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Turning the Impossible, into the POSSIBLE

Posted on 02/14/16 26 Comments

jan Do ever you look at your current agility life and believe there are things that are just impossible for you and your dog? That your thinking isn’t being a “pessimist”, rather you are just being a “realist”. Do you believe there are limits on what you can achieve as a handler because of your current life circumstances? And that there are limits to what your dog can achieve with you as the handler? Do you think of those limits? Well, I hope after today you break through that glass ceiling that has held you down, and think in terms of all that is possible rather than impossible.

For example, if you were living in the middle of one of the biggest cities in the world, in a small flat, would you think training a skilled agility dog would be possible for you? What if you also had virtually no backyard or garden, and any time you wanted to practice you had pack your jumps into your tiny car (of course your car is tiny, living in this large city) and drive to the nearest park to practice. What does your agility look like now?

I’d like you to meet Jan and her working Cocker “Halle”, a student in my online Handling360 program. I hope her agility journey will be as inspiring to you as it is to me.

Each impossibility we have in our lives has one thing in common… within the word impossible, you can find the word POSSIBLE always hiding, testing you to see how much courage you have. Because the best things in life are the things we had to stretch to find… the ones outside of our comfort zone.

So maybe you do agility, but really have not had much success. You consider yourself, as I recall one American student of mine referring to herself, as “M.A.C.H. fodder”, implying that she and her dog were running in the class, just there to allow the “best dogs” to earn more points when they win the classes she was running in. So perhaps you have been doing agility for years with your dogs without ever really winning the “big class”. You are now not the youngest person in the sport, nor are you the fastest handler around the ring. What are your possibilities? Would you think a Gold Medal at a world championship?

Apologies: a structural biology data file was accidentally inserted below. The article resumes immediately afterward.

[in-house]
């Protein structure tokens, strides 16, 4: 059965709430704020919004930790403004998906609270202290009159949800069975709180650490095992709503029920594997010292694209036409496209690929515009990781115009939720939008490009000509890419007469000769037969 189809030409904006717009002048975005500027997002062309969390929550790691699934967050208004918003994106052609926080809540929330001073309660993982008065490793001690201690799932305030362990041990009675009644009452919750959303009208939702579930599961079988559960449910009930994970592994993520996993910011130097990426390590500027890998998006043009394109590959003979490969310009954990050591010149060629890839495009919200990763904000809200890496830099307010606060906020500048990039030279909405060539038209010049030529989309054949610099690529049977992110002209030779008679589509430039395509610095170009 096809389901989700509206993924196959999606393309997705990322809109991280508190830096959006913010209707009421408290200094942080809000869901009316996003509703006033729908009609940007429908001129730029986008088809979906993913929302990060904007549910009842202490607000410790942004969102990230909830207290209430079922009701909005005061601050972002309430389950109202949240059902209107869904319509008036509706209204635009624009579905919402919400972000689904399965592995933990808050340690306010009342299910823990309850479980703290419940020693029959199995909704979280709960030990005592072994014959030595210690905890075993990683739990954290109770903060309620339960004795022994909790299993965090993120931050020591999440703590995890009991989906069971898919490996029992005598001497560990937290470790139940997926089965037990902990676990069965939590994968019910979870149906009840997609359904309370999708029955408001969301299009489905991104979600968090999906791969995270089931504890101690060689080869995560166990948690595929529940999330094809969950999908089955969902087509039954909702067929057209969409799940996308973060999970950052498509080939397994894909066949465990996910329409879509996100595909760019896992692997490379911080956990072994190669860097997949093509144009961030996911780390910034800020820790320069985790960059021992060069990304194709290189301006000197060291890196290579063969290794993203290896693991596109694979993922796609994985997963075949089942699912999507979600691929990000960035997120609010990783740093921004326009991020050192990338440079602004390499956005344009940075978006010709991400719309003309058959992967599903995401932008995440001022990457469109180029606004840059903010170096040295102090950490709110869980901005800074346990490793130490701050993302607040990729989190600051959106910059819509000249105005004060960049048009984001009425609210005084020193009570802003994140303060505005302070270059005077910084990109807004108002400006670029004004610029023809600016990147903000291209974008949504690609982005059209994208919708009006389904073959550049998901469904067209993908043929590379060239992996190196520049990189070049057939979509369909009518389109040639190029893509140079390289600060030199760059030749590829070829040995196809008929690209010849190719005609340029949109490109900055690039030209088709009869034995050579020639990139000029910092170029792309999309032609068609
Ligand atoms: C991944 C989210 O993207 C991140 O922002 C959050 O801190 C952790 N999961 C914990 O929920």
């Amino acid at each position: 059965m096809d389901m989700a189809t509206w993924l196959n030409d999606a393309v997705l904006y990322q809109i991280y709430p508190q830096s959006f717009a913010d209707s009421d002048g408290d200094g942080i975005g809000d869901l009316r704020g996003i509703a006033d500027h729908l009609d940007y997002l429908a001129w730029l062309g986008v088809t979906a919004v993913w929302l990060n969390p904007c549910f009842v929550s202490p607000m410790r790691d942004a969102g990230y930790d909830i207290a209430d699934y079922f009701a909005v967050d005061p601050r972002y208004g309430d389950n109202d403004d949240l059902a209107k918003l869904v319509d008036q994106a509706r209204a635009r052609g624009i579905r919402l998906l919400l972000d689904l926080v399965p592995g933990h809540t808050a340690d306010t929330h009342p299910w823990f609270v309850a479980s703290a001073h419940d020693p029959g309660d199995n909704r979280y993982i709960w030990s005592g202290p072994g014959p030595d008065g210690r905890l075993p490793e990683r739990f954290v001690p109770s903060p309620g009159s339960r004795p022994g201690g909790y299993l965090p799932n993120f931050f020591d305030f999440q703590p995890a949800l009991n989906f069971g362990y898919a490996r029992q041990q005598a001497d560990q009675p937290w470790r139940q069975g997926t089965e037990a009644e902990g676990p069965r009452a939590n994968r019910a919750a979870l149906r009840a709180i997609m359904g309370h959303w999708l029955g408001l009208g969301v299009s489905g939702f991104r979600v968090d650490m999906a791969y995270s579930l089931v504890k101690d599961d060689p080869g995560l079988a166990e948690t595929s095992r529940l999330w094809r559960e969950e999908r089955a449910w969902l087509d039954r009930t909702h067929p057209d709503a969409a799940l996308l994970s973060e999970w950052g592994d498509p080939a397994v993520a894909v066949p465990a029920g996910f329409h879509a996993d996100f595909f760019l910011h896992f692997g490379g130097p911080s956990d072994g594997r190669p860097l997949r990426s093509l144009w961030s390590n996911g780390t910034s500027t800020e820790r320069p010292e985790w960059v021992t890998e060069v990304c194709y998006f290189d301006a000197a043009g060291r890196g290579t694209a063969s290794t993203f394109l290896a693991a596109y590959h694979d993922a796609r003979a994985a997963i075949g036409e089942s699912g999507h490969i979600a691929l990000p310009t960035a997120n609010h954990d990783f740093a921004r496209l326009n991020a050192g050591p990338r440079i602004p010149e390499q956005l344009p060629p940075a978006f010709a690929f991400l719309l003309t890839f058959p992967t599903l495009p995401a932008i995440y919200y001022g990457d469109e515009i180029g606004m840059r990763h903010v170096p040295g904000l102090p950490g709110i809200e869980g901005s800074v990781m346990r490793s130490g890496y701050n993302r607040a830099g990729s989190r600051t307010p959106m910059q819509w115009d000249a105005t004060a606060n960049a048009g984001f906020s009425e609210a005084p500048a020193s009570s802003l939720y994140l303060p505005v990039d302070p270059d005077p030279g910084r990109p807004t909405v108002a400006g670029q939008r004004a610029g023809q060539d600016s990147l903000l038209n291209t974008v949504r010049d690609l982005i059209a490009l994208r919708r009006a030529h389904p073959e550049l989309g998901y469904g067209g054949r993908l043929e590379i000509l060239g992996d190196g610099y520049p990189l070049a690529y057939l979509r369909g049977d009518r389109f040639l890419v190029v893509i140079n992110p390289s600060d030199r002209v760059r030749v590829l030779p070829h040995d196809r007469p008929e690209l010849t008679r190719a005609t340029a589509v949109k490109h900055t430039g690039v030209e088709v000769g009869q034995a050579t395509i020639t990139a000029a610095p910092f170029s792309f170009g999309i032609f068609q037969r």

Enter another of our Handling360 students. This is Jen, and her Border Collie “Spud” that is her story exactly.

In both Jan’s and Jen’s Handling360 case studies, you can see how each looked for possibilities. They were persistent.  jen

We have heard from many of you during the past week as we share our Handling360 video series, that you are seeking solutions, and wondering if your own “impossibilities” can be overcome.

To help you, I would like to invite you to sit in as a guest on an upcoming Handling 360 Coaching Session tomorrow evening (that is, Monday February 15th starting at 7 PM ET).

The goal of these sessions is for me to bring clarity to anything our Handling360 students would like to focus on. This Monday, I will be sharing a secret that I’ve been keeping without knowing it. I had a big “ah ha” moment recently about distance work with agility dogs. It will even be enlightening to my H360 peeps during this coaching session. Also during Monday’s session, since there will be so many “guests” in attendance, I will also spend time answering any questions you may still have about being a member of our Handling360 community or about handling in general.

Being a “guest” during our session is free. However, I will ask that you register in advance so we will know how many “virtual guests” to expect.

Your Invitation to a Free Online Coaching Session

When: Monday, February 15th, 2016

Time: 7.00 pm ET (Toronto Time)

Where: Register to Join in by clicking this link

How: All you need to do is be online at 7.00 pm ET on Monday, on the webpage for our coaching session, and you can join in as we are streaming live directly to you!

Your Handling 360 Questions: We LOVE your questions.  Ask them in the comments section below and we will answer as many as we can on Monday.

 “Impossible only means that you haven’t found the solution yet.” – Anon

We are looking forward to helping you find your solutions on Monday.

Today I am grateful to Jan and Jen for searching out possibilities for their dogs, for being courageous, taking chances and not giving in to limiting beliefs. Most of all I am grateful to these two ladies for  sharing their stories with the world.

If you seem stuck under your own glass ceilings one of my favourite resources is Guy Hendrick’s “The Big Leap: Conquer Your Hidden Fear and Take Life to the Next Level.” It is truly a life altering book…a must read for all. I have it on audio book and have listened to it three of four times since it first came out in 2010.

And speaking of breaking through glass ceilings of your own, if  you haven’t already seen the last video in our recent agility handling series, here is the link   http://my.handling360.com/video-4  Let me know if my description of a day at an agility trial strikes a nerve with you.



  1. Fiona says:
    Thursday, February 25, 2016 at 6:17pm